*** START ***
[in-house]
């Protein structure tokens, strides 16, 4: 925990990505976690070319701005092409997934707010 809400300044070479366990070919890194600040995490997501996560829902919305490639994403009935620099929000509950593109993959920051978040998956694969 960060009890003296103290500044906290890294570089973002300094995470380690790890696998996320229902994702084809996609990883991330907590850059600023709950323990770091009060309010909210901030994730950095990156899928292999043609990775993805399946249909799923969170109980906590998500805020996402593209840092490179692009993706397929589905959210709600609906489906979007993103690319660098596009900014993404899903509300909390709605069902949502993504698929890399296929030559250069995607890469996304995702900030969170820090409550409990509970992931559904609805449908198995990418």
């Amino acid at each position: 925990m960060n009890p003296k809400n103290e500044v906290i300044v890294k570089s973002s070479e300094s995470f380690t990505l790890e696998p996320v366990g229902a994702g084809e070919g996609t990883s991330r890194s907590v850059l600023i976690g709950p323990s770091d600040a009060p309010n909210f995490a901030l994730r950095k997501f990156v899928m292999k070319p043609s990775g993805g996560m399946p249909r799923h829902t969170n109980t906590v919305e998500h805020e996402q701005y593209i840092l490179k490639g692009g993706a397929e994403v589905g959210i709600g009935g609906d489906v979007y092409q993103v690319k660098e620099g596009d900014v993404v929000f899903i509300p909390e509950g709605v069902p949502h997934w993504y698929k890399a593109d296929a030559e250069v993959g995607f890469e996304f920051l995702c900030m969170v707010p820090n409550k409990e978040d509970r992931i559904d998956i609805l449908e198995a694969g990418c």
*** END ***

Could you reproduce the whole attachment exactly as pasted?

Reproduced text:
[in-house]
């Protein structure tokens, strides 16, 4: 925990990505976690070319701005092409997934707010 809400300044070479366990070919890194600040995490997501996560829902919305490639994403009935620099929000509950593109993959920051978040998956694969 960060009890003296103290500044906290890294570089973002300094995470380690790890696998996320229902994702084809996609990883991330907590850059600023709950323990770091009060309010909210901030994730950095990156899928292999043609990775993805399946249909799923969170109980906590998500805020996402593209840092490179692009993706397929589905959210709600609906489906979007993103690319660098596009900014993404899903509300909390709605069902949502993504698929890399296929030559250069995607890469996304995702900030969170820090409550409990509970992931559904609805449908198995990418």
């Amino acid at each position: 925990m960060n009890p003296k809400n103290e500044v906290i300044v890294k570089s973002s070479e300094s995470f380690t990505l790890e696998p996320v366990g229902a994702g084809e070919g996609t990883s991330r890194s907590v850059l600023i976690g709950p323990s770091d600040a009060p309010n909210f995490a901030l994730r950095k997501f990156v899928m292999k070319p043609s990775g993805g996560m399946p249909r799923h829902t969170n109980t906590v919305e998500h805020e996402q701005y593209i840092l490179k490639g692009g993706a397929e994403v589905g959210i709600g009935g609906d489906v979007y092409q993103v690319k660098e620099g596009d900014v993404v929000f899903i509300p909390e509950g709605v069902p949502h997934w993504y698929k890399a593109d296929a030559e250069v993959g995607f890469e996304f920051l995702c900030m969170v707010p820090n409550k409990e978040d509970r992931i559904d998956i609805l449908e198995a694969g990418c």